I’m not just talking about this back and forth between Sandie and Ellie for no reason, I brought up this point because it is one of the first instances where I feel the movie sets up something that could have been a really cool concept but then does not follow through. 

Sandie and Jack end up in a lift. The pair kiss and Jack gives Sandie a hickey on her neck. 

When Ellie wakes up in the morning, she has a hickey on her neck in the exact spot that Jack left it on Sandie in her dream so this presents the idea that Ellie physically experiences what happens to Sandie in her dreams. 

I thought this was really interesting and I was disappointed when this did not come up again. 

This moment also led me to think about what I thought may happen. An idea that I would have been really intrigued by, is the idea that whatever happens to Sandie in the dreams, physically impacts Ellie. So Sandie gets a hickey, Ellie wakes up with a hickey. If Sandie got a bruise, Ellie should have woken up with the same bruise just like she did with the hickey. I wondered if this plot would become about how  Ellie would have to somehow stop Sandie from being murdered, because if what happens to Sandie physically impacts Ellie, then surely Sandie being murdered would put Ellie in danger. This did not happen. That was not the plot. 

Ellie also did not have to figure out who murdered Sandie. This was not the plot.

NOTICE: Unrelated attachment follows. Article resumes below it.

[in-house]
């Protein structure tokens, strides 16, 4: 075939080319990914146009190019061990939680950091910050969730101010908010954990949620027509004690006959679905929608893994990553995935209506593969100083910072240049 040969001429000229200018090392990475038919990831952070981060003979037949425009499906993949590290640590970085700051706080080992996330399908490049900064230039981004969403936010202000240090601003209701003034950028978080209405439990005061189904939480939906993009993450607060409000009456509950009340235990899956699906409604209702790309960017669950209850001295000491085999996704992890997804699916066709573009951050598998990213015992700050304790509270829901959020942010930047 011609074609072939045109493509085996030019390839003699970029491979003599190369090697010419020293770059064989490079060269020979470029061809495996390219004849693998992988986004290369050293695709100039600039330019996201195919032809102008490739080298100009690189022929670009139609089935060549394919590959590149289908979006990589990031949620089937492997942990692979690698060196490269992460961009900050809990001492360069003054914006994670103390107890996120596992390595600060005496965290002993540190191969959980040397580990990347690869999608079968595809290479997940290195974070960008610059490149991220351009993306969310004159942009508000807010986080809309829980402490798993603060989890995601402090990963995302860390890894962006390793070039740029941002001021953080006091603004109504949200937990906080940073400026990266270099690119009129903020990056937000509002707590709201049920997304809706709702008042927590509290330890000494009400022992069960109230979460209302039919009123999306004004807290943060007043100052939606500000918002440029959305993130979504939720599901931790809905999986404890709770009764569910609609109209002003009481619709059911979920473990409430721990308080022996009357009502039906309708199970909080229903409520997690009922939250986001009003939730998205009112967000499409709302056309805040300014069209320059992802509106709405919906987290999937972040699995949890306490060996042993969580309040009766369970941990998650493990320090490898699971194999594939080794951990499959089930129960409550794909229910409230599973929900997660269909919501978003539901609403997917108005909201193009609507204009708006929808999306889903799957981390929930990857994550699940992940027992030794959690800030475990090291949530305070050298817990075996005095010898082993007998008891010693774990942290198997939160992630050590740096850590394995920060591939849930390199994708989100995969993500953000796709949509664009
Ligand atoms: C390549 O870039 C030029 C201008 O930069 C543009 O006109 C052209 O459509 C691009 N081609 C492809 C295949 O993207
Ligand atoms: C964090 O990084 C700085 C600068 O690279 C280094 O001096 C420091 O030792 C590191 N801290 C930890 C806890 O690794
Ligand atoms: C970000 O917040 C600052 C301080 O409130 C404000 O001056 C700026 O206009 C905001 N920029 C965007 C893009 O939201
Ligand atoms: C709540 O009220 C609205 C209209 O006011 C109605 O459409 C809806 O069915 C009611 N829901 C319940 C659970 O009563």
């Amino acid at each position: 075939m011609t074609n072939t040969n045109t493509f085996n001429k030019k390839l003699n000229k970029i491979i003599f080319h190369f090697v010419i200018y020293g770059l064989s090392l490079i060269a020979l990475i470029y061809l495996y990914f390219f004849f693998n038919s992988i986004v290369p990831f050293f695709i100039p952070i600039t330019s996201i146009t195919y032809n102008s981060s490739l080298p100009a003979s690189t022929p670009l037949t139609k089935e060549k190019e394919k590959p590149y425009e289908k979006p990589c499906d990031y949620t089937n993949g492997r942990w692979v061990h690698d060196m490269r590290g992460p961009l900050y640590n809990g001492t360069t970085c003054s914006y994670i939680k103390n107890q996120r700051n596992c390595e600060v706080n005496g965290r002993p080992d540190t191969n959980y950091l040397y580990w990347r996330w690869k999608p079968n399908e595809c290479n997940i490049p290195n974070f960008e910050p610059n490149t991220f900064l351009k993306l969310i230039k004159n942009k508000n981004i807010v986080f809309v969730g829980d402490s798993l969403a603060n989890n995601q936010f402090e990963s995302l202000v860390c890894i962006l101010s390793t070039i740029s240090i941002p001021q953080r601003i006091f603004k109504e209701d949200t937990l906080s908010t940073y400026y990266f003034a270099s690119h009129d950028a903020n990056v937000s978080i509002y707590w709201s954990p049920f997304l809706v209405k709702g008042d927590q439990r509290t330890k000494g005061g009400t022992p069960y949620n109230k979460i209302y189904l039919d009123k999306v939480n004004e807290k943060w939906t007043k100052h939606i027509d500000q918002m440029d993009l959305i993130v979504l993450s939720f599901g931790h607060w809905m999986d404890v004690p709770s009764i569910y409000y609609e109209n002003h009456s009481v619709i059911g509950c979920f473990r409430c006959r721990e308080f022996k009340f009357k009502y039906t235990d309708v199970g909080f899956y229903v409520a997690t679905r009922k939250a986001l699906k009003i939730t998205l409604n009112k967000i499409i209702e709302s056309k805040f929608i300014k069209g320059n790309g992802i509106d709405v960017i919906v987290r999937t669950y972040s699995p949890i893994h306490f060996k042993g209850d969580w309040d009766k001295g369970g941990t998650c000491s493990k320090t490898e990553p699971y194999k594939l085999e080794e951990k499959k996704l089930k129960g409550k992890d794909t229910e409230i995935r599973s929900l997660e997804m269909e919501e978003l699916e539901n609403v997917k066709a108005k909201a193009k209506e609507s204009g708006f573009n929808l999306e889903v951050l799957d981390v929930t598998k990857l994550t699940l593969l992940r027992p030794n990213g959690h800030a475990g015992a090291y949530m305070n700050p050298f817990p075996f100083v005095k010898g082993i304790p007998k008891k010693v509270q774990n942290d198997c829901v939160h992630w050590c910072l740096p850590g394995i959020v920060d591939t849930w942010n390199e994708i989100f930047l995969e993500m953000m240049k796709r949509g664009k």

I am going to talk about the twist, and then I am going to explain why I did not like the twist. 

Jack did not kill Sandie. Jack threatened Sandie with a knife and then she fought back and killed him. Sandie went on to kill the men who came back to her room with the intent of using her for sex. She killed several “Johns” and hid their bodies in the floorboards and walls of her bedsit. 

It turns out that Mrs Collins is Sandie. She has managed to keep her secrets for all of these years and now that Ellie has discovered the truth, she panics. In order to keep her secret safe, because she refuses to go to prison, she intends to drug Ellie. All of Sandie’s plans go awry when Ellie’s only friend John knocks on the door to check on her. Mrs Collins stabs him. In Ellie’s room, the room that Sandie committed all the murders in, Ellie is seeing the figures of all the men who Sandie killed. They are crying out to Ellie, begging for help, and begging her to kill Sandie but she won’t. Ellie refuses to kill Sandie and she stops the woman from killing herself with a knife. Ellie is struggling after being drugged, the spirits are shouting, John is bleeding at the bottom of the stairs, and the entire building is burning as a fire has broken out. Mrs Collins/Sandie tells Ellie to get out and escape with John while she stays sitting on the bed as the room becomes engulfed in flames. 

Thankfully John recovers – I was so happy about this as he was a really good friend to Ellie throughout the entire film. He is a sweet character and he did not deserve to die. Ellie also recovers and goes back to fashion college. The ending feels far too neat, but I’ll talk about that shortly. 

I want to talk about the twist. I did not like it. There are a few reasons as to why I did not like it.